Bridge: Difficult case for the defence

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The Independent Culture
SOUTH handled the bad trump break neatly enough on this deal but, as West, I was left with the nagging feeling that the defence could have done better. Having (finally) found the solution I must admit that it would have been difficult for partner to find at the table.

Game all; dealer South

North

S. 8 2

H. A 8 7 4

D. K 5 4

C. K Q 7 4

West

S. 10

H. Q 10 9 6 3

D. 9 8 6 3

C. J 10 9

East

S. J 9 7 3

H. K J

D. Q J 10

C. A 8 6 3

South

S. A K Q 6 5 4

H. 5 2

D. A 7 2

C. 5 2

South opened One Spade and rebid Three Spades over his partner's response of Two Clubs. North raised to game and against Four Spades I led the jack of clubs to the king and ace.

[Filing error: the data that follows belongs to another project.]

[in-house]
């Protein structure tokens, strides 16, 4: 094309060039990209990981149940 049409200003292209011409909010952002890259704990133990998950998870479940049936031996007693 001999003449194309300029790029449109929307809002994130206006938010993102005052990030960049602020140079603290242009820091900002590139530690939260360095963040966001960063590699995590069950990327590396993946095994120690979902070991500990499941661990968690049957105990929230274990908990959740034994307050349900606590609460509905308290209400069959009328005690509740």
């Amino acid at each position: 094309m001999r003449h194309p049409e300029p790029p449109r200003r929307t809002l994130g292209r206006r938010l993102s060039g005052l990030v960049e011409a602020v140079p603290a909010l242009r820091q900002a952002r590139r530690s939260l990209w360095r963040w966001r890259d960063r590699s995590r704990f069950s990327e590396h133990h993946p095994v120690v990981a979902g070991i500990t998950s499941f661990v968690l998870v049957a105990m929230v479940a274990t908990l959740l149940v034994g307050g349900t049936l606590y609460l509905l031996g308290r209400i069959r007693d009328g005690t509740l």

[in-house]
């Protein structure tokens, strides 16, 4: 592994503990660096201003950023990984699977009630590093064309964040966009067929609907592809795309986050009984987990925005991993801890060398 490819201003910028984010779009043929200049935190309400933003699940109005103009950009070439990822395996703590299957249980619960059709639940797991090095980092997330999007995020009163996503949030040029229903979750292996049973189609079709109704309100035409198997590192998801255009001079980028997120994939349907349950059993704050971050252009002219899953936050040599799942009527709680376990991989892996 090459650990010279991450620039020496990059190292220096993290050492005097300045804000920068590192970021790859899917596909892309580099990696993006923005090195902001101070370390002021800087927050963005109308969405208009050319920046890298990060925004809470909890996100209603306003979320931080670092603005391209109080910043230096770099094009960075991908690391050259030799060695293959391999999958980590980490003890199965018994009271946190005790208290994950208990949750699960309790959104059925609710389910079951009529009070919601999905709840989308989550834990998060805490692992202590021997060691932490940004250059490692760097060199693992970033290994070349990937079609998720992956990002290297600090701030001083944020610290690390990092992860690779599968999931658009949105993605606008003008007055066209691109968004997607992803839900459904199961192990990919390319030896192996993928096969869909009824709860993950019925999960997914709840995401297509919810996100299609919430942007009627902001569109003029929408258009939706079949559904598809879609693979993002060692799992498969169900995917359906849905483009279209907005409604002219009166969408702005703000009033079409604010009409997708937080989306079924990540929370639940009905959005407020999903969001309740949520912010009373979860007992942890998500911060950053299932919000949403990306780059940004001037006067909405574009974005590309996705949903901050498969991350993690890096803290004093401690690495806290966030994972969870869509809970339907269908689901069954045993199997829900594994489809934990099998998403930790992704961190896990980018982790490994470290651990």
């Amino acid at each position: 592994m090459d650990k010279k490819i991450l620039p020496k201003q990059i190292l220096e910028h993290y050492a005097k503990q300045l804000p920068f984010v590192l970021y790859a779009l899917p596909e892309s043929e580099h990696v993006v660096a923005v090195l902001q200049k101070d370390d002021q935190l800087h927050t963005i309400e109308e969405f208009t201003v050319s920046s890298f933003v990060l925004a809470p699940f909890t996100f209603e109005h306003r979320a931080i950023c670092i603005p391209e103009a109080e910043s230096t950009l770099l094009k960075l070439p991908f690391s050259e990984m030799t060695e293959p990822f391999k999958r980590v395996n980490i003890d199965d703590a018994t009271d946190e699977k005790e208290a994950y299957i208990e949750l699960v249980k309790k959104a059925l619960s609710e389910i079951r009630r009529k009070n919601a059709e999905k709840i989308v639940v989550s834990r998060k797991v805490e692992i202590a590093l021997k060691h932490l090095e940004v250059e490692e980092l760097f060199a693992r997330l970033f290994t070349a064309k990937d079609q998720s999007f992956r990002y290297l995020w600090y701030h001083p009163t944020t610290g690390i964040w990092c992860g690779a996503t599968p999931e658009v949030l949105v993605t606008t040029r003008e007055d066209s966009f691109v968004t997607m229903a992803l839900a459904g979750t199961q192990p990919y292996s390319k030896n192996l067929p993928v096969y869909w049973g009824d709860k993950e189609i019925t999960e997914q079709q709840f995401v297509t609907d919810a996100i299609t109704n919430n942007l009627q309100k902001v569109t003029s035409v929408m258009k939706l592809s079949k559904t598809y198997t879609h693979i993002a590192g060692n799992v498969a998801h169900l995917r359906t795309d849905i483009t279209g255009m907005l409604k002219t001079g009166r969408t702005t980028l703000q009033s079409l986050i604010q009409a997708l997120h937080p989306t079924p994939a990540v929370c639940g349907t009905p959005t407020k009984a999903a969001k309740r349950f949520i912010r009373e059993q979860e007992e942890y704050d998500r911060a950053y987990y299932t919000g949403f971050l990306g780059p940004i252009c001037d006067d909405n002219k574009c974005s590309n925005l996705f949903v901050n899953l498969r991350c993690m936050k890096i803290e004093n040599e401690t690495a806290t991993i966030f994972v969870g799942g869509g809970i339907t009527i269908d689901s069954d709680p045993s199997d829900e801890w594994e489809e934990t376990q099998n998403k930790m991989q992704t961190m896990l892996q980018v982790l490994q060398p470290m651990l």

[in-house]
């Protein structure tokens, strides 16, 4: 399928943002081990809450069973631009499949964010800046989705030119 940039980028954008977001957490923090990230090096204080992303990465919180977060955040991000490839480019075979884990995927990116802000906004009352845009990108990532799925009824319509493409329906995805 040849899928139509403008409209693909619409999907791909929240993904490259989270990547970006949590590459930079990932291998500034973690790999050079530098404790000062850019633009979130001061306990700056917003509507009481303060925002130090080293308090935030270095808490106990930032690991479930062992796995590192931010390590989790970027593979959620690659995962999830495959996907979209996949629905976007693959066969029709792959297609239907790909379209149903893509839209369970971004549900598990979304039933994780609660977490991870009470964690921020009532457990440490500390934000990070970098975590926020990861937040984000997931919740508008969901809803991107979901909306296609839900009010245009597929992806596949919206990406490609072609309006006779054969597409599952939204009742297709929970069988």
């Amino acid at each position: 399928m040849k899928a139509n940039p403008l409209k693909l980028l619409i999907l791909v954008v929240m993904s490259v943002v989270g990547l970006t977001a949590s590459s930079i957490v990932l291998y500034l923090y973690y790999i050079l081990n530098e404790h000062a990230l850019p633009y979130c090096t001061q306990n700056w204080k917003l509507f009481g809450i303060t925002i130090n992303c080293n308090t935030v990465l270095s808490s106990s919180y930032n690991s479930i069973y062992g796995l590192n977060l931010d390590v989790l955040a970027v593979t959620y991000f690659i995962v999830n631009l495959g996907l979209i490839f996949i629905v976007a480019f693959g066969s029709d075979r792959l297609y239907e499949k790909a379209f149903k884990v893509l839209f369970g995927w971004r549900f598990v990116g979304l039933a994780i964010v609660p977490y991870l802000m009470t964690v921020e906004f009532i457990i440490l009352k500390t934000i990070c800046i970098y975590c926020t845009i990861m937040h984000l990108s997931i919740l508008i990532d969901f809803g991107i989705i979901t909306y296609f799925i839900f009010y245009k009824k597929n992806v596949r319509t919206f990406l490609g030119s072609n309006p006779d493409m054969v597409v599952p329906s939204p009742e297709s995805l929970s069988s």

East switched to the queen of diamonds and, after winning in hand, declarer played off two top trumps to find that there was a loser in the suit as well as three other potential losers. All was not lost - he crossed to the queen of clubs and ruffed a club, then ducked a heart into East's hand.

East returned a trump but, after winning, declarer crossed to the king of diamonds and ruffed the last club. Finally he played the ace and another heart. Now it was all over - if East ruffs, South's losing diamond goes away; while, if East discards, declarer scores his tenth trick with his last trump.

Can you see how the defenders could have countered this coup en passant? East must allow the king of clubs to win the first trick] Now declarer wins his club trick at a time when he cannot ruff anything in hand and, with only two entries to dummy, he can no longer bring off his coup against East.

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